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My target is building a highly concurrent backend for my widgets. I'm currently exposing the backend as a web service, which receives requests to run a specific widget (using Scalatra), fetches widget's code from DB and runs it in an actor (using Akka) which then replies with the results. So imagine I'm doing something like:

get("/run:id") {
  ...
  val actor = Actor.actorOf("...").start
  val result = actor !! (("Run",id), 10000)
  ...
} 

Now I believe this is not the best concurrent solution and I should somehow combine listening for requests and running widgets in one actor implementation. How would you design this for maximum concurrency? Thanks.

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1 Answer 1

up vote 4 down vote accepted

You can start your actors in an akka boot file or in your own ServletContextListener so that they are started without being tied to a servlet. Then you can look for them with the akka registry.

Actor.registry.actorFor[MyActor] foreach { _ !! (("Run",id), 10000) }

Apart from that there is no real integration for akka with scalatra at this moment. So until now the best you can do is by using blocking requests to a bunch of actors.

I'm not sure but I wouldn't necessary spawn an actor for each request but rather have a pool of widget actors which you can send those requests. If you use a supervisor hierarchy then the you can use a supervisor to resize the pool if it is too big or too small.

class MyContextListener extends ServletContextListener {

  def contextInitialized(sce: ServletContextEvent) {
    val factory = SupervisorFactory(
      SupervisorConfig(
      OneForOneStrategy(List(classOf[Exception]), 3, 1000),
      Supervise(actorOf[WidgetPoolSupervisor], Permanent)
  }

  def contextDestroyed(sce: ServletContextEvent) {
    Actor.registry.shutdownAll()
  }
}

class WidgetPoolSupervisor extends Actor {

  self.faultHandler = OneForOneStrategy(List(classOf[Exception]), 3, 1000)

  override def preStart() {
    (1 to 5) foreach { _ =>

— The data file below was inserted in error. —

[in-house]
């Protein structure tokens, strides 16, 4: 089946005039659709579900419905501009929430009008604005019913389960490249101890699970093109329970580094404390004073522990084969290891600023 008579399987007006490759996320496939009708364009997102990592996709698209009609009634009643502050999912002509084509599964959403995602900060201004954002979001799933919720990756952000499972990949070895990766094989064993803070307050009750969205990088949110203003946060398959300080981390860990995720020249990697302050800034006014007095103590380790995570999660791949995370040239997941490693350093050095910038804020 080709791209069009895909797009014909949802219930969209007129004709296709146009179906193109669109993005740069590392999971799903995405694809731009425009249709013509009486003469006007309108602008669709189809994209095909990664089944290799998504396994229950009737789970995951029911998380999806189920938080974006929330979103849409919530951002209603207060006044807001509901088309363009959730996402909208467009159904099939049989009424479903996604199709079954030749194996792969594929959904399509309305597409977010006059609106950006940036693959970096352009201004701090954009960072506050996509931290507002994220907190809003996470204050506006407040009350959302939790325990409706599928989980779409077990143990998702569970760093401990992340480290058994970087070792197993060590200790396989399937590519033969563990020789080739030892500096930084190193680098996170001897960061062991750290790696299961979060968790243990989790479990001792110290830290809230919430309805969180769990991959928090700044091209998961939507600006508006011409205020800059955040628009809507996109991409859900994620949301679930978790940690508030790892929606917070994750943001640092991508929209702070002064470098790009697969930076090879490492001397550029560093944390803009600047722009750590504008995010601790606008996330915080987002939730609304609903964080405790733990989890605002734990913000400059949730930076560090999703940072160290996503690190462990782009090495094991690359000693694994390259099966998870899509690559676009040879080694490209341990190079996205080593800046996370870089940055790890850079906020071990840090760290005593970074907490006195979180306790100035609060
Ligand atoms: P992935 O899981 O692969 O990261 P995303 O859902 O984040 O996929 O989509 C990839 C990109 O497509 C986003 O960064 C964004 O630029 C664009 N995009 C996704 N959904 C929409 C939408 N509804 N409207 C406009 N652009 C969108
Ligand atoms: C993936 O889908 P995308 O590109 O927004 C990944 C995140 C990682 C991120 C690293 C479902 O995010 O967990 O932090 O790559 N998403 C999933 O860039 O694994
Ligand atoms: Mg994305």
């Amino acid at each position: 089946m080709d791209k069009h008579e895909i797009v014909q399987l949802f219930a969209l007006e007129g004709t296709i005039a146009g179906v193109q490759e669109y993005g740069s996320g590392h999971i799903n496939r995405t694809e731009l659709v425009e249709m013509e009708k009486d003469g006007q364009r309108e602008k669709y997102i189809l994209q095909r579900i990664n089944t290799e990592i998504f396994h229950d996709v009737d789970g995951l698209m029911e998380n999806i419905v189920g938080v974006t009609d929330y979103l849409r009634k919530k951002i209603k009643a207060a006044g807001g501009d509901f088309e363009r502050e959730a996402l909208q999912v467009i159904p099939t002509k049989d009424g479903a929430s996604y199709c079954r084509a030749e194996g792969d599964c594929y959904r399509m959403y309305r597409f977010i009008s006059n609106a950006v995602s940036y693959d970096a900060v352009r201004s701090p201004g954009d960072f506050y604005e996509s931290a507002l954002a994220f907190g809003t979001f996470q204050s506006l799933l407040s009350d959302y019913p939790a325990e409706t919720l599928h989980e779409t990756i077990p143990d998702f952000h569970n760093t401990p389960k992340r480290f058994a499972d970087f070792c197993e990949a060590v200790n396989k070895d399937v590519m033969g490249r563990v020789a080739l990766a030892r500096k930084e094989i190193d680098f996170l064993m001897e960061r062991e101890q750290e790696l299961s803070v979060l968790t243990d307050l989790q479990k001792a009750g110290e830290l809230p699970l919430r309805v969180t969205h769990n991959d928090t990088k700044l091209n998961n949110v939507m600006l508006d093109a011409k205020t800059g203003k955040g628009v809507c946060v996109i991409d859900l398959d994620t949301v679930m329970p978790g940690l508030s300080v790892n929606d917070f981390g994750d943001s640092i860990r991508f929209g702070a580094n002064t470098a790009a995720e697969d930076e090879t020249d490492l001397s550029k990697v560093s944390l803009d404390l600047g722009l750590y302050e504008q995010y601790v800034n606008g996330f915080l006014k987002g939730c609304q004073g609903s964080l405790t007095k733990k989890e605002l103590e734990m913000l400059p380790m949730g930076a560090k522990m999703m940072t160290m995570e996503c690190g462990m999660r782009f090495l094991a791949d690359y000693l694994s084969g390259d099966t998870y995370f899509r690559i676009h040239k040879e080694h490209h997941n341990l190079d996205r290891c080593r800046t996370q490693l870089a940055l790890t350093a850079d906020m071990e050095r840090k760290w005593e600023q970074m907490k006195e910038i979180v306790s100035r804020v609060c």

self.spawnLink[MyWidgetProcessor]
    }
    Scheduler.schedule(self, 'checkPoolSize, 5, 5, TimeUnit.MINUTES)
  }

  protected def receive = {
    case 'checkPoolSize => {
      //implement logic that checks how quick the actors respond and if 
      //it takes to long add some actors to the pool.
      //as a bonus you can keep downsizing the actor pool until it reaches 1
      //or until the message starts returning too late.
    }
  }
}

class ScalatraApp extends ScalatraServlet {

  get("/run/:id") {
    // the !! construct should not appear anywhere else in your code except
    // in the scalatra action. You don't want to block anywhere else, but in a 
    // scalatra action it's ok as the web request itself is synchronous too and needs to 
    // to wait for the full response to have come back anyway.
    Actor.registry.actorFor[MyWidgetProcessor] foreach { 
      _ !! ((Run, id), 10000) 
    } getOrElse {
      throw new HeyIExpectedAResultException()
    } 
  }
}

Please do regard the code above as pseudo code that happens to look like scala, I just wanted to illustrate the concept.

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1  
Thanks for your help, I ended up using Akka's Camel integration with an endpoint and an actor pool, and I like it :) –  parsa Jul 11 '11 at 15:39
    
Hey Parsa, Did you drop Scalatra completely then? –  Y Kamesh Rao Jul 12 '11 at 18:06
    
Yes I did, in this project. –  parsa Jul 16 '11 at 14:44

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